original Don't Let Feel-Good Stories Trick You Into Thinking The Sports World Isn't Homophobic
original Don't Let Feel-Good Stories Trick You Into Thinking The Sports World Isn't Homophobic

The U.S. ranked as the country with the least accepting sports culture, according to its “inclusion score,” an aggregate statistic created by the authors to summarize all of a country’s answers in a single metric. But Americans were also the most conscious of their problem: 70 percent of Americans said homophobia was a bigger problem in the sports world than in society as a whole.

And really, it would be a misinterpretation of the survey to view the other countries as vastly superior when it comes to LGB acceptance in sports, as the authors noted. The problem is pervasive across all countries, and focusing on a few percentage points worth of difference here and there misses the large point.

Inclusion Scores
1. Canada 148/500
2. Australia 122/500
3. New Zealand 120/500
4. United Kingdom 107/500
5. Ireland 106/500
6. United States 84/500

“Unfortunately, the study found few positive signs in any country that LGB people are welcome and safe playing team sports,” the report states. “Instead, even in the most promising countries, such as Canada, discrimination and homophobia were still widely experienced by both LGB and straight participants.”

The LGB community was well-represented in the survey data. In fact, of the 9,500 people surveyed for the study, 4,672 were gay men, 1,386 were lesbian women and 709 were self-identified as bisexual.

original Don't Let Feel-Good Stories Trick You Into Thinking The Sports World Isn't Homophobic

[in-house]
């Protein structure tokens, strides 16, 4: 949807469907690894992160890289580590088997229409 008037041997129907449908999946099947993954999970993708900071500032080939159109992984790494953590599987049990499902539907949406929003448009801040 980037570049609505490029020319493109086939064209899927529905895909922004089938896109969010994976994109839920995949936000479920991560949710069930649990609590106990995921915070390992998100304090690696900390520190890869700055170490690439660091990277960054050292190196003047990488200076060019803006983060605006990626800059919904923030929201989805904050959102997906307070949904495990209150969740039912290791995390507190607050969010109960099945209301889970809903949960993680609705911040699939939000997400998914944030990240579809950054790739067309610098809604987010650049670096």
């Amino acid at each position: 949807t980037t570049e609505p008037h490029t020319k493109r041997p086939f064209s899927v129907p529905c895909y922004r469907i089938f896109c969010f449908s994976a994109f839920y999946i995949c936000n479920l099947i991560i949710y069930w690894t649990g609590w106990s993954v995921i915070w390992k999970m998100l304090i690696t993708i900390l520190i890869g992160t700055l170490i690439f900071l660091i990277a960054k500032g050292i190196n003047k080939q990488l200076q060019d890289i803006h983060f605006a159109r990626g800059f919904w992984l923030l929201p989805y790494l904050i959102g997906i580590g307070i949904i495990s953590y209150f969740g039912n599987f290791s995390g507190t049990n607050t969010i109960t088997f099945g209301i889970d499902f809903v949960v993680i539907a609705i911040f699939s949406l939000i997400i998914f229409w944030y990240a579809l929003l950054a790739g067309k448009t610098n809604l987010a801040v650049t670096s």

“Because it is so broad and because it is an international study I think it gives us access to information that we didn’t have before,” Pat Griffin, the professor emeritus in the Social Justice Education Program at the University of Massachusetts Amherst and one of the experts who reviewed the study, told The Huffington Post.

Notably, while it was reviewed by seven academic experts from four different countries — all of which are experts on LGBT issues in sports — the study was not published in a peer-reviewed journal. Time asked an unaffiliated sports sociologistnamed Joshua Newman of the Florida State University to review the study, and he said the survey likely over-represented “higher-earning, racial- and ethnic-majority, pro-LGBT respondents to the study.” Nevertheless, Newman said:

I am inclined to say that the findings are important and the study holds the potential provide a significant contribution. This is the largest study of its kind yet to be undertaken. The results illustrate the extent to which LGB sport participants across multiple nations share common experiences of harassment, bullying, and even physical violence. It reaffirms what most LGB and straight athletes in these contexts already know, that homophobic language and action remain effective techniques for normalizing heteronormative masculinity in the sports domain.

Deborah Slaner Larkin, CEO of the Women’s Sports Foundation, expressed similar concerns about whether a few thousand people could properly represent an entire nation in a phone conversation with The Huffington Post. But she agreed that there was enough to get the main point across.

“I don’t know if there’s a smoking gun here if you will,” Larkin said. “But I do think that it says there is concern, and this is not a done deal.”

The report was conducted by global sports market research firm Repucom and commission by Bingham Cup Sydney 2014 along with a coalition of sporting organizations, some of which are LGBT-affiliated.

Erik Jensen, an associate professor of history with an expertise in sexuality, wrote in an email to HuffPost that he hoped this reminded people how much work there is left to be done when it comes to LGBT issues.